Plagiarism is defined in the UTS Rules as "taking and using someone else's ideas or manner of expressing them and passing them off as his or her own by failing to give appropriate acknowledgement of the source to seek to gain an advantage by unfair means."

It is a serious form of student misconduct and can result in harsh penalties.

Plagiarism includes, but is not limited to:

  • copying words, or ideas, from websites, reference books, journals, newspapers or other sources without acknowledging the source
  • paraphrasing material taken from other sources, to change the words but keep the ideas, without acknowledging the source
  • downloading material from the internet and including it as part of your own work without acknowledging the source.

Cheating includes but is not limited to:

  • copying work, such as all or part of an assignment, from other persons and submitting it as your own work
  • purchasing an assignment from an online site and submitting it as your own work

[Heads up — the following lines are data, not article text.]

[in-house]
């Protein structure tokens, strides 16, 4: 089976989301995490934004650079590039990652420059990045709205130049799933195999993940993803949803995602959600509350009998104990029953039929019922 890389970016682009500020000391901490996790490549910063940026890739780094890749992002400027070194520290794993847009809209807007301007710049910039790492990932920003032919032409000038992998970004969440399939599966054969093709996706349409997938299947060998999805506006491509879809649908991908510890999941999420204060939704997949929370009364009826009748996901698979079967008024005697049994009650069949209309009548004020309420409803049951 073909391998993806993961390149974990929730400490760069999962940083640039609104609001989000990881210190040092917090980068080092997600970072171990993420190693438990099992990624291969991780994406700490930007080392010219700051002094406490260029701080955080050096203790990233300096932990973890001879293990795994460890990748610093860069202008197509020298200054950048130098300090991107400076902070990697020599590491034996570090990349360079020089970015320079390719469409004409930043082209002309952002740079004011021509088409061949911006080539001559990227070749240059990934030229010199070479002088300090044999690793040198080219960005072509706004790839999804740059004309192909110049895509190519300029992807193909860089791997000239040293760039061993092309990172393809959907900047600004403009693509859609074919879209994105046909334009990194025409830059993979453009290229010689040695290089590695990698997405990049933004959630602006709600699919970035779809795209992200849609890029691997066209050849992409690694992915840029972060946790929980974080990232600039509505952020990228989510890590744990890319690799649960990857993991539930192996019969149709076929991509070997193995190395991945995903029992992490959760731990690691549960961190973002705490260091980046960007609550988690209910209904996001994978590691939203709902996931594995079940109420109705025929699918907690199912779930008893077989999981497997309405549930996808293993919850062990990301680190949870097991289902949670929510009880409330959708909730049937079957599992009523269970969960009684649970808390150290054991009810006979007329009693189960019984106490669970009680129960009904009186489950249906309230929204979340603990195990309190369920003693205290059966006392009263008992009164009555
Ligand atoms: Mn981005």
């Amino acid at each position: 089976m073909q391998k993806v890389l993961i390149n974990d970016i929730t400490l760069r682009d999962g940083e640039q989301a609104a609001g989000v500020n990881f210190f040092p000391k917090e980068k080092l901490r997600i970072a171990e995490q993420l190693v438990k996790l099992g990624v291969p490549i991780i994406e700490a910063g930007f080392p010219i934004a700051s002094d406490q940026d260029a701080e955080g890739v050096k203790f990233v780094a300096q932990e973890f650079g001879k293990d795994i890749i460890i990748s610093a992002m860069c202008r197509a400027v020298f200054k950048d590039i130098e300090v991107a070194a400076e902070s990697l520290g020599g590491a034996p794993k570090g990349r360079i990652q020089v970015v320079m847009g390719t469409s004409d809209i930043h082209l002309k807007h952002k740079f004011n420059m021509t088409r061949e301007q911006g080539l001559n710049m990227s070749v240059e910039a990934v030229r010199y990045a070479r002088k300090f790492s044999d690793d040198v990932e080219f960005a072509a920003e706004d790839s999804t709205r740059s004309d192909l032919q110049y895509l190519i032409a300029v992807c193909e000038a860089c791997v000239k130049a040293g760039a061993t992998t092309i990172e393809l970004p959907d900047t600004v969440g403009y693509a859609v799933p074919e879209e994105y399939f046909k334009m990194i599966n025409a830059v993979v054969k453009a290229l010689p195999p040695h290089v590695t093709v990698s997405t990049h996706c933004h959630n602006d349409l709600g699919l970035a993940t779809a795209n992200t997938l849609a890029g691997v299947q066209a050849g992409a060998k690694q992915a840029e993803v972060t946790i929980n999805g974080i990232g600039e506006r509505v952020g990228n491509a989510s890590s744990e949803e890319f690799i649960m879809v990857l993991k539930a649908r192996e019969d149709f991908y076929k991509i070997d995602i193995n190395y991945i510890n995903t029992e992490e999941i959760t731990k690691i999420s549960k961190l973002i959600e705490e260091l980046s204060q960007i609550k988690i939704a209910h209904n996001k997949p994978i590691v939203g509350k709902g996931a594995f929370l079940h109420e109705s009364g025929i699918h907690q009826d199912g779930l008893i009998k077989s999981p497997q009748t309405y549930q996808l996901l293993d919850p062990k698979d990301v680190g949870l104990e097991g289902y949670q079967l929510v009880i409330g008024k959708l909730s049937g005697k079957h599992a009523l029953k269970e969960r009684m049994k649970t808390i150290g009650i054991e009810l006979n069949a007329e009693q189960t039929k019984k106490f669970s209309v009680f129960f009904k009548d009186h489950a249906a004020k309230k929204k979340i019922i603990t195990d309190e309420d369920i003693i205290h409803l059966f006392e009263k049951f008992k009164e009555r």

• requesting or paying someone else to write original work for you, such as an assignment, essay or computer program, and submitting it as your own work
  • unauthorised collusion with students or others and submitting it as your own.

Whatever the form, plagiarism is unacceptable both academically and professionally. By plagiarising you are both stealing the work of another person and cheating by representing it as your own. Any incident of plagiarism can therefore be expected to attract severe penalties.

Students who condone plagiarism by allowing their work to be copied are also subject to disciplinary action. If students are in any doubt about plagiarism they should discuss the matter with the subject coordinator or their tutor.

Students need to read and understand the following to assist in understanding their responsibilities for academic integrity and plagiarism at the University:

  1. Avoiding Plagiarism Tutorial
  2. Student Misconduct Definition (Rule 16.2) and Appeals

See also the rules relating to student misconduct, discipline and appeals.


The Faculty of Health offers a suite of 17 internationally recognised clinical practice laboratories and complex simulation technology.

In addition to timetabled clinical laboratory classes, supported practice laboratories are available throughout the session to provide students with an opportunity for clinical skill development.

Faculty of Health laboratory staff are based in room CB10.6.510, but can often be located working within the clinical laboratories on level 6.